A reader recently commented on my blog post about problems with the color register of a client’s wedding materials on an HP Indigo digital press. She made an interesting point. She said she would not have printed a suite of wedding materials (invitation, thank-you notes, RSVP, envelopes, etc., on a digital press).
Is Digital Custom Printing Appropriate for Wedding Materials?
I hadn’t thought about it, because the article was a case study about determining the cause of fuzzy type on a proof. However, I actually do agree with the reader. Although digital printing has come a long way over the years, it is still may not be the best option for an elegant wedding package.
Unfortunately, for my client a press run of 150 copies of five items (three cards and two envelopes) would not have been economical.
- One of the two envelopes, an envelope for the thank-you notes, had no printing. It was a blank A2 envelope that cost $25.00 for 150 copies.
- The other envelope (an A7) included variable data printing. Each copy had a different address. Therefore, offset printing would not have been an option.
- The invitation (a 4/0 digital job) could have been printed on a small duplicator press with two colors, but it still probably would have exceeded the cost of the 4-color digital job.
- The thank-you note was 4/0 (and could have been printed 2/0 via offset lithography, again probably for more than the cost of the digital run).
- The RSVP card could have been printed via offset lithography, but it was 4/4 (printed both sides). On a small duplicator press it could have run as a 2-color job printed on both sides. Again, it probably would have cost more than a digital custom printing job.
Essentially, for a short-run, five-item wedding materials package including variable data, price trumped quality. My client chose digital printing.
How to Make the Best of Digital Printing
- Digital custom printing to all but the most discriminating eye really is quite good. That said, it does vary in quality from digital press to digital press, so I chose the best digital press I know: the HP Indigo. It comes closer to offset commercial printing quality than anything else on the market.
- My client chose a brilliant white uncoated sheet for the wedding materials: 100# Mohawk Via Felt Pure White Cover. I have found over the years that the rough surface of an uncoated sheet affords a more forgiving substrate for digital printing than a high-gloss coated paper. And the brightness of the sheet provides good contrast for the liquid Indigo ink (i.e., toner).
- With digital printing, it’s important to watch the color register. Use a loupe to check the proof.
- Here’s one final note to keep in mind. With electronic media taking precedence over offset and even digital printing in some arenas, there has been a tremendous push to improve both the speed and the quality of digital commercial printing to keep it competitive. Since some items will always need to be printed (such as product packaging and marketing collateral), the reduction in cost, increase in quality, and varaible data capabilities of the newest digital printing equipment bode well for wedding materials produced via digital custom printing over the next few years. Stay abreast of the media, and read any discussions of the newest commercial printing technologies and equipment.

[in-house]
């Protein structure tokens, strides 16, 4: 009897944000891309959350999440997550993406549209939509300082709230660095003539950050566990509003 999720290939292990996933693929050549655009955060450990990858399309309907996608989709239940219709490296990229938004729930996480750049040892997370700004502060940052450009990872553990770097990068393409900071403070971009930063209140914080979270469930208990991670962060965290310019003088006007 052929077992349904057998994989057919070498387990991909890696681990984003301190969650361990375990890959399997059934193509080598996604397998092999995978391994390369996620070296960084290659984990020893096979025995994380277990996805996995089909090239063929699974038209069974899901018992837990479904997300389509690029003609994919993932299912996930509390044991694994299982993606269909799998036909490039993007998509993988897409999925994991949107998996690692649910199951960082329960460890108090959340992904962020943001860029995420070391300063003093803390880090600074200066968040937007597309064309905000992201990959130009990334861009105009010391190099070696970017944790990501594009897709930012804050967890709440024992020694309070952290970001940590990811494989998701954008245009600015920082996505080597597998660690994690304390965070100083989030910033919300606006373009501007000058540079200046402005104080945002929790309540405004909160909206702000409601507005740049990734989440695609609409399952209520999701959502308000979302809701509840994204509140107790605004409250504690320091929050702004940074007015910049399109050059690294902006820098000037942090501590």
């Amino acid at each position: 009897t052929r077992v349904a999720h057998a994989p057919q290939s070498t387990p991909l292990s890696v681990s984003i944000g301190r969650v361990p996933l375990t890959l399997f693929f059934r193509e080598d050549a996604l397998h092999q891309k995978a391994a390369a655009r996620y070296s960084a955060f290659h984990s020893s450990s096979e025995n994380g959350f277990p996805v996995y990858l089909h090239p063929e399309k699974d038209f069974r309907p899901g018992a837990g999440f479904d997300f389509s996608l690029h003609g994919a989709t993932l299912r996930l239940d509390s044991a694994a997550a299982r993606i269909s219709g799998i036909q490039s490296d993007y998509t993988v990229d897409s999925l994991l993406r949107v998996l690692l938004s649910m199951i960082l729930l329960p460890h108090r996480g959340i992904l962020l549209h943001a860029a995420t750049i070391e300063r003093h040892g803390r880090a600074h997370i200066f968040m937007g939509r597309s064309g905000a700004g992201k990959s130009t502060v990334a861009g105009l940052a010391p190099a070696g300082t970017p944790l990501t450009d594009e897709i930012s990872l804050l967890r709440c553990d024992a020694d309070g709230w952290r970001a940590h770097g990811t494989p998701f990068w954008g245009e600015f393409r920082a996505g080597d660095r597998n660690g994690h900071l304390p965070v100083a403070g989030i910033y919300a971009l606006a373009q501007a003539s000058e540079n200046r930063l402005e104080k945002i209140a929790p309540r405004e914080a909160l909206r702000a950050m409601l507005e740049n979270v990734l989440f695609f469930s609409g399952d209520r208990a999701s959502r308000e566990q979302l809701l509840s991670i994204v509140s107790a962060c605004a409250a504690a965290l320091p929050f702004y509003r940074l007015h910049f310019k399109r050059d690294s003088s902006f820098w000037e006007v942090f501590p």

What Are Some Other Options?
There are a lot of reasons to just pay more for wedding materials. After all, this may be the most important day of your life. So here are some options for wedding materials if you don’t want to go the route of digital custom printing:
Offset: As noted before, you will get slightly higher quality with offset printing than with digital printing. If you do choose offset lithography, consider including fine color screens, gradations, intricate line art, dull and gloss varnish treatments played off one another, or other items that might not be as high a quality if printed via digital (due to the lower halftone screen rulings of a digital press). In other words, design your work to benefit from the strengths of offset lithography.
Letterpress: If you choose letterpress, you will see flattened indentations on the paper where the custom printing plate has struck the substrate and deposited ink. This is a very tactile medium compared to the smooth surface of either offset lithography or digital printing. Design to its strengths. Consider using blocks of solid color, or maybe screen back a color by using hatch marks rather than halftone dots.
Engraving: The pressure applied to the etched printing plate causes the moist paper to rise where the ink has been deposited (i.e., the wet paper is pulled into the recessed engraving channels in the printing plate).
Thermography: Thermography mimics engraving, for less money, using powders that are added to the wet offset lithography ink. When heated, the powders bubble up and produce raised type. However, true engraving can’t be matched for elegance. You can feel the difference as you run your fingers over the raised letterforms.
The Cost: What to Expect
Expect to pay significantly more for letterpress or engraving than for offset or digital. In addition, remember that varying the text on the envelopes will not be possible with offset, letterpress, or engraving. As a test, you might want to approach a letterpress shop and an engraver when you design your wedding materials, and request estimates. Compare these to the bids for offset and digital printing. The pricing may fit your budget, so it’s worth a try.
That said, the quality will be superb. You will pay for this, but sometimes it’s worth it.